Final Fantasy XIII-2: The Full Review

Well it’s been a week since Final Fantasy XIII-2 has been released, and it’s time to write my full review on it and hopefully never speak of it again.

Final Fantasy XIII-2 is a direct sequel to Final Fantasy XIII, in the same way Final Fantasy X-2 was to X and The After Years was to IV. Despite there being fourteen entries in the popular franchise, it is not common to have a direct sequel to one of the games; although, it is becoming increasingly popular. Final Fantasy XIII is widely held to have been a disappointment, which is something that immediately puts XIII-2 at a disadvantage in the eyes of fans. In order to review it, I’m going to be looking at the story, music, graphics, gameplay, and then give everyone an overall impression at the end.

The logo is pretty good, but could use more pink.

1.) Story

The story follows Serah and Noel as they search through time for Lightning, Serah’s sister and the protagonist of XIII. Time travel is a tricky device at the best of times, and XIII-2 works best when you simply don’t question the sense of it. The story is not very cohesive and can be separated into three parts: the overarching plot to find Lightning, the story surrounding Caius and the seeress, and individual stories associated with each area and time period. These individual stories is where XIII-2 shines the best in terms of story. These often are more laid back and fun, and they work really well with the dynamic that Noel and Serah have with each other. The story surrounding Caius and the seeress is the more serious story line and the mystery of the two characters is legitimately interesting. Unfortunately, the plot to find Lightning is often forgotten and when it is mentioned, it is truly the low point of the entire game. The conclusion of the game leaves much to be desired, but the story up to that point is legitimately fun and engaging.

2.) Music

The music in this game is excellent in a very unexpected way. It is the furthest thing from traditional Final Fantasy music, but that is to expected with the absence of famed composer Nobuo Uematsu. The soundtrack does not follow the path of XIII where most of the music is based around a central theme. Instead, there are a panoply of styles throughout the entire game. The battle music is quite good, and boss music is on par with one would expect from the series recently (Not wonderful). The real highlight of the soundtrack are the vocal tracks from Origa and Joelle. These dance music inspired environmental tracks are exceptional and are definitely worthy of acclaim. The voice acting is overall good, as one would expect from voice over experts such as Liam O’Brien and Laura Bailey. At times the delivery will seem stilted, but these are rare moments in the game. There is the traditional problem with the localization, but this problem comes with the genre.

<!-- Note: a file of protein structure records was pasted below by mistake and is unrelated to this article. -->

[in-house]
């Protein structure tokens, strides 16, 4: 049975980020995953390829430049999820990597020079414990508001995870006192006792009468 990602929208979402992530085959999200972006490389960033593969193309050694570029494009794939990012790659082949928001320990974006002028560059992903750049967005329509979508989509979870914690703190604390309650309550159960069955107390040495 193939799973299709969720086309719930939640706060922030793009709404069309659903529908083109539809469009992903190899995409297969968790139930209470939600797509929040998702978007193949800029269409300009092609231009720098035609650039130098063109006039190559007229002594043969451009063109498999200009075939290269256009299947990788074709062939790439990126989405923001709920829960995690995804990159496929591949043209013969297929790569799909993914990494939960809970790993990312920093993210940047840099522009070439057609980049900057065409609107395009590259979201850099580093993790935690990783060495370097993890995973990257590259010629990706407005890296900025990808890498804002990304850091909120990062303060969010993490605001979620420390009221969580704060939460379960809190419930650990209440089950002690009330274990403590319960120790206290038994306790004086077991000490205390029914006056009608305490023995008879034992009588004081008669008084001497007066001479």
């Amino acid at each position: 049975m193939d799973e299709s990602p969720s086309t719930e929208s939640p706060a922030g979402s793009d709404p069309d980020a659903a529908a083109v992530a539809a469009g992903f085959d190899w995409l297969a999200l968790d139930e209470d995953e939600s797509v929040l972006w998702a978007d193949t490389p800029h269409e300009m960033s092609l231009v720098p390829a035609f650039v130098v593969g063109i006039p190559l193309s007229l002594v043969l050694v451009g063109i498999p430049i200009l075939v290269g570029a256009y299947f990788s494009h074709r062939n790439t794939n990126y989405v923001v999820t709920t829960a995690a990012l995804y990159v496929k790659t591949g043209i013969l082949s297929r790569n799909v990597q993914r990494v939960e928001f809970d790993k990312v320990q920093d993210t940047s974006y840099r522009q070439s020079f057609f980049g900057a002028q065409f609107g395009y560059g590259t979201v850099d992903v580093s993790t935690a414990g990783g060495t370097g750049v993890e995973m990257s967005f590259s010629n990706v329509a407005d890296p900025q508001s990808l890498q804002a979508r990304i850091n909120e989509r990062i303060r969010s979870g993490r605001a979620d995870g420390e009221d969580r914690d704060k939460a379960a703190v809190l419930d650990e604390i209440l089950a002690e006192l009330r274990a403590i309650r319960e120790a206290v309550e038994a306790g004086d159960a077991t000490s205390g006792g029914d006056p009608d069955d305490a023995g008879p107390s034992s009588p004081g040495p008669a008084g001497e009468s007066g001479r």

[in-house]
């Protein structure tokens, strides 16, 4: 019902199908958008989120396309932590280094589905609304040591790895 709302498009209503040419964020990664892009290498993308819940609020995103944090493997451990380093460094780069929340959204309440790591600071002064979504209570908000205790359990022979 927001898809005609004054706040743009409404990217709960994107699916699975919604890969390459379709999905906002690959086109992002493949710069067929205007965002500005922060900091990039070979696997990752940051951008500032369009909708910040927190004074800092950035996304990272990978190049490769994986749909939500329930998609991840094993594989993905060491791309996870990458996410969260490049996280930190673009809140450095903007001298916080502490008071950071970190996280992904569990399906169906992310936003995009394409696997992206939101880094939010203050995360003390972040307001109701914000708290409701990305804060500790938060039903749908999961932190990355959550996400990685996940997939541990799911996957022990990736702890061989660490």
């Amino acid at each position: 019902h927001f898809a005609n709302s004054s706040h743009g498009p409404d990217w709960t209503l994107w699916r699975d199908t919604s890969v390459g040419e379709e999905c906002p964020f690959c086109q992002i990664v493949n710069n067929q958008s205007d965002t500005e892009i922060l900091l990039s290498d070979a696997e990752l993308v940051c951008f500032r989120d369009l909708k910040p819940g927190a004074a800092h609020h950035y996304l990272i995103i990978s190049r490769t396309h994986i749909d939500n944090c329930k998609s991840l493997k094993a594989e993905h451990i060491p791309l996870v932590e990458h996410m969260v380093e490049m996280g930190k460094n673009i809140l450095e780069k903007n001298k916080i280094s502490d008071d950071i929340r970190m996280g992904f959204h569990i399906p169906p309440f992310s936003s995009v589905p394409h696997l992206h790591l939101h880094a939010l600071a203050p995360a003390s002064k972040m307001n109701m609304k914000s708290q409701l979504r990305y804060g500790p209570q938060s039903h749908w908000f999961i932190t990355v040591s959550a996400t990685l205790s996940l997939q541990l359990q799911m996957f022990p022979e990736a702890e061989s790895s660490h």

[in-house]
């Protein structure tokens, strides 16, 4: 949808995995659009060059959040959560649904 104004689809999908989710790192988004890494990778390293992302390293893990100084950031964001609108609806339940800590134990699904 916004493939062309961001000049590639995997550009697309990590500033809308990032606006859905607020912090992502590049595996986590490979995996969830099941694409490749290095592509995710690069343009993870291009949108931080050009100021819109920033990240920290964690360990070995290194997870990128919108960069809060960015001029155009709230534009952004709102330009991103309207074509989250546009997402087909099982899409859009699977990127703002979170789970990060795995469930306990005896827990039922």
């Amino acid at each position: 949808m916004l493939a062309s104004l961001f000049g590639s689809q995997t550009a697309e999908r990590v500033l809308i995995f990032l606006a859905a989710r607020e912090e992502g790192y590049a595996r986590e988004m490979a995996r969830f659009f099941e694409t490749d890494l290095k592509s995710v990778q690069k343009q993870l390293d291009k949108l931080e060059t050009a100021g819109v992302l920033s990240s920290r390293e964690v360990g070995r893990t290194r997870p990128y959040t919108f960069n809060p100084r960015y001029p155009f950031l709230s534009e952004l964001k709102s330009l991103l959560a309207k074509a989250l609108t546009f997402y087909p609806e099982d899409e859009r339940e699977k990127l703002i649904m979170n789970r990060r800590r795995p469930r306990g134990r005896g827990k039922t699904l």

3.) Graphics

The graphics are exactly what you would expect from a game built entirely on the engine of another game. In other words, XIII-2 looks exactly like XIII. The game is still as beautiful as it was when XIII was released, but there really isn’t anything new to talk about. Most monsters have been taken directly from XIII. Those that weren’t are well designed. The locations you visit in the game are interesting and well designed, even if many of them are repeated through different time periods.

4.) Gameplay

The gameplay is overall excellent. There are many ways you can level your paradigms so one can expect two games to play very differently based on your choices. In the end, everything will even out, but early game choices can seriously impact your style of play. Aside from that, the battle system remains the same as it was in XIII, but you now only have 2 characters plus a monster instead of a party of 6 characters. The monster companions are the biggest and best addition to the game. Collecting, and training these monsters is a full minigame in itself and it is very rewarding. A well made monster will far surpass both Noel and Serah from a very early time, and farming for monster materials is something that powergamers can do to bring their party to a whole new power level. There are a variety of minigames throughout the game. The minigame most worth mentioning is the chocobo racing. It isn’t as deep as VII’s chocobo racing, but it is still addictive and fun to raise a champion by adding the correct passive skills and getting your stats high.

Final Fantasy XIII-2, feeding into my gambling addiction

Overall, Final Fantasy XIII-2 takes the Final Fantasy series in a very different direction, but this should be celebrated. The game is fun, the story is fun, the music is great. If this is the direction that Final Fantasy decides to go, I think I’d be alright with that. Make no mistake, XIII-2 is a flawed game, but it’s also extremely fun and engaging.


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